The weapon customization element has been significantly improved in The 40th Day. Not only are you provided more weapons to play around with but you no longer need to buy weapon attachments in a specific order and once an attachment is purchased, it can be swapped between weapons of the same class. Some weapons and attachments are locked but will unlock as you progress through the campaign and you can find weapon parts in the world. When you complete certain objectives and make certain choices, you’ll earn money which can be spent on weapon customization. Money can also be found in the world and will be dropped by fallen enemies. You can access the weapon customization menu during gameplay and you’re not limited to using only the weapons you’ve purchased. You can pick up and use the weapons dropped by fallen enemies, too, and they’ll also drop ammo. You can buy assault rifles, sniper rifles, sub-machine guns, a light machine gun, shotguns, pistols, a rocket launcher, and a grenade launcher and most of them can be modified with different attachments like barrels, stocks, shields, plates, scopes, cartridges, grips, suppressors, muzzles, and front mounts like a shotgun and grenade launcher. You can purchase different styles to change their appearance and when equipping scopes and suppressors, they can be removed and re-attached on-the-fly. You can also purchase extra grenade slots, diamond encrusted grenades, and extra ammo capacity. You carry a primary weapon, secondary weapon, special weapon, and grenades. The attachments do make a difference so you’ll want to experiment with them to see what works best for you.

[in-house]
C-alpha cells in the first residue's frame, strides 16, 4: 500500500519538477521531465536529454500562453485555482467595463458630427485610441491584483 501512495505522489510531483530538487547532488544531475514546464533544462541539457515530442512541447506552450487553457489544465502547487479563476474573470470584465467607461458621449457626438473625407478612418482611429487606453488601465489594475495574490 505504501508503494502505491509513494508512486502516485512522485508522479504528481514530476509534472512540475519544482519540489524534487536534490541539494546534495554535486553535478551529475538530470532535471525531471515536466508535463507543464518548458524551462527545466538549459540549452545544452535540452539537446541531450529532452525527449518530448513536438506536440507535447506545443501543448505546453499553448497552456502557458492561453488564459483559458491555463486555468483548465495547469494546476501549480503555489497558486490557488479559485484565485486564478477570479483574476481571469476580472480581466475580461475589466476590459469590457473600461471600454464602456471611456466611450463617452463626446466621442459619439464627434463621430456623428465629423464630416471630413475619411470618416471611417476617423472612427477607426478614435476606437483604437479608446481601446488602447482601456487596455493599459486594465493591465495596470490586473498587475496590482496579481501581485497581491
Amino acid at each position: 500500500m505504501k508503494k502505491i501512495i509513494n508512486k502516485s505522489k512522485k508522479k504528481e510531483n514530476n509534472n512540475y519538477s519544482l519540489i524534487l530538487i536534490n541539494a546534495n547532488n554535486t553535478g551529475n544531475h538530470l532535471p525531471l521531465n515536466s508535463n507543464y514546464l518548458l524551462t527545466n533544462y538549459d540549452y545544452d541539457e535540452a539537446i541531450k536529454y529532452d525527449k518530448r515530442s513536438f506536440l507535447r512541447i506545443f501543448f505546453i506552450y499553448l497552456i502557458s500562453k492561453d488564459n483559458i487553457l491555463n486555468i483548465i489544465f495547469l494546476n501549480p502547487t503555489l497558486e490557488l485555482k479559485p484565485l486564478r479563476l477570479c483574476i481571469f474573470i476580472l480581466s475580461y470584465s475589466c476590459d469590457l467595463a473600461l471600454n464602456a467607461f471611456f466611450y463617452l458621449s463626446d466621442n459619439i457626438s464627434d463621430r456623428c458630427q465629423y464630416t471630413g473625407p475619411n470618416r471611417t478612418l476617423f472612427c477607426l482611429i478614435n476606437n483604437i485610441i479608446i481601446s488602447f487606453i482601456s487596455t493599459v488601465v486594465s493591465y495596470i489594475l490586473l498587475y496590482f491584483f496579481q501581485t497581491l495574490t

You’ll be shooting a lot of enemies throughout the campaign and they do exhibit basic behavior. They run around, take cover, shoot at you, some will snipe you, some fire rockets, and they’ll throw grenades. Some carry shields to use as protection and they will utilize mounted machine guns to gun you down. Their AI isn’t super smart but they do seem a bit more intelligent than the enemies in the previous game. You will encounter different types of heavily armored enemies that need to be taken down in specific ways. Heavy types with shotguns need to be shot in the head. To take down a grenadier, you need to shoot his grenade packs. An enemy wielding a flamethrower can be killed by shooting the gas tank on his back. And the most dangerous heavy type is easily the dude wielding a gatling gun because he can put you down quickly. You need to shoot the ammo pack on his back to kill him and out of all the heavy types, this one definitely requires team work and communication. If you’re playing solo, you’ll really have to babysit your partner.